This division provides investigative and specialized law enforcement services in an attempt to prevent and solve crime. They do this in partnership with law enforcement, public safety and criminal justice agencies, and more. Common services of this division include criminal justice training and development, forensic and laboratory analysis.
This division oversees department staff, programming and initiatives. They are the branch that administers most of the DPS’s agencies. They also coordinate the functions and services of the state relating to safety and convenience of its citizens as outlined in Minnesota Statute, Chapter 299A.
Driver and Vehicle Services
Serving over 11 million customers every year, the Driver and Vehicle Services division provides services related to vehicle ownership, driver education and evaluation, licenses, state identification cards, disability services, Motor carrier and freight registration and tax collection, dealer licensing, salvage and reconstructed vehicle inspections, collection of crash data, and requests pertaining to vehicle, driver’s license, identification card, and crash record data.
Emergency Communication Networks
This department oversees the Statewide 911 Program, Allied Radio Matrix For Emergency Response Radio Communications Network, the Interoperability Program, Integrated Public Alert and Warning Systems, and Statewide Wireless Broadband initiatives.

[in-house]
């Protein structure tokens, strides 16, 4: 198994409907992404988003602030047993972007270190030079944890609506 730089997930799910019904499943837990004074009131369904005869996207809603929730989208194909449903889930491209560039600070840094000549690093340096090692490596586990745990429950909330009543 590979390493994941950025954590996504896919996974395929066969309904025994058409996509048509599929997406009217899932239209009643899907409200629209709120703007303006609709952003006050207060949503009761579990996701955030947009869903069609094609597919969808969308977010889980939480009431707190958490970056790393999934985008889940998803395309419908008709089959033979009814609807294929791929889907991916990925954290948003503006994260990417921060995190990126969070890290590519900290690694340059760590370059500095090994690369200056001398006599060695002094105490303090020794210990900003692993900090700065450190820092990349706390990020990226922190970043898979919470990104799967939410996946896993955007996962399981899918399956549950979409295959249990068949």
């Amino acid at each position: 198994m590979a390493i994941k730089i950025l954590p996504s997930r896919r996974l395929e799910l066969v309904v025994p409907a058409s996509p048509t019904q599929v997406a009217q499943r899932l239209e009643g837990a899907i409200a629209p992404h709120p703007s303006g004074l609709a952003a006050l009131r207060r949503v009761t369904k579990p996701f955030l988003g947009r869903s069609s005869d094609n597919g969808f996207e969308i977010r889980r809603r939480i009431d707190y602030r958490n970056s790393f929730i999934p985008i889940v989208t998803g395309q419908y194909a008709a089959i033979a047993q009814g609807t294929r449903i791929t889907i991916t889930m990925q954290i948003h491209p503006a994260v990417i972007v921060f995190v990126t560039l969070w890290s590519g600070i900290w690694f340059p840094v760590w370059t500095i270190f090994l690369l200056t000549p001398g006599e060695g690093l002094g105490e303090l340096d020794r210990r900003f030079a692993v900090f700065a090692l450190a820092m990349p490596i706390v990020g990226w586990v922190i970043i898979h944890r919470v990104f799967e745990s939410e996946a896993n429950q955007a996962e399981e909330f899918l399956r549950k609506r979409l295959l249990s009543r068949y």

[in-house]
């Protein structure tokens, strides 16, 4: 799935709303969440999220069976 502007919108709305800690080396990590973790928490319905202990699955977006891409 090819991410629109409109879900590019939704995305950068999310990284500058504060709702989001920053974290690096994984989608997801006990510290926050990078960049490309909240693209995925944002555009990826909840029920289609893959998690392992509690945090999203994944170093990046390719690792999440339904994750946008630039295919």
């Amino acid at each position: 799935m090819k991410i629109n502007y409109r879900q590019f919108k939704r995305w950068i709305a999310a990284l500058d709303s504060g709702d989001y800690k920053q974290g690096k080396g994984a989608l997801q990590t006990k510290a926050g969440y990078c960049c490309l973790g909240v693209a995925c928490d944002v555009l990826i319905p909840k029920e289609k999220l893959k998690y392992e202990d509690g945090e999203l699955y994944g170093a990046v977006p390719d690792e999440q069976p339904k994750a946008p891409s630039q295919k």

Fiscal and Administrative Services
This department is responsible for overseeing and managing fiscal and administrative reports and contacts. This includes State financial reporting, capital budgets, and requests for proposals, informal solicitations, and statement of work posting.
Homeland Security and Emergency Management
This division helps Minnesotans prevent, anticipate, respond to, and recover from disasters. They also work to keep Minnesota secure from acts of terrorism.
This division is responsible for assuring human resource programs and services for the DPS workforce.
Office of Communications
This department shares current events and news about DPS services with the public at large, and often feature brief video segments to achieve this.
Office of Justice Programs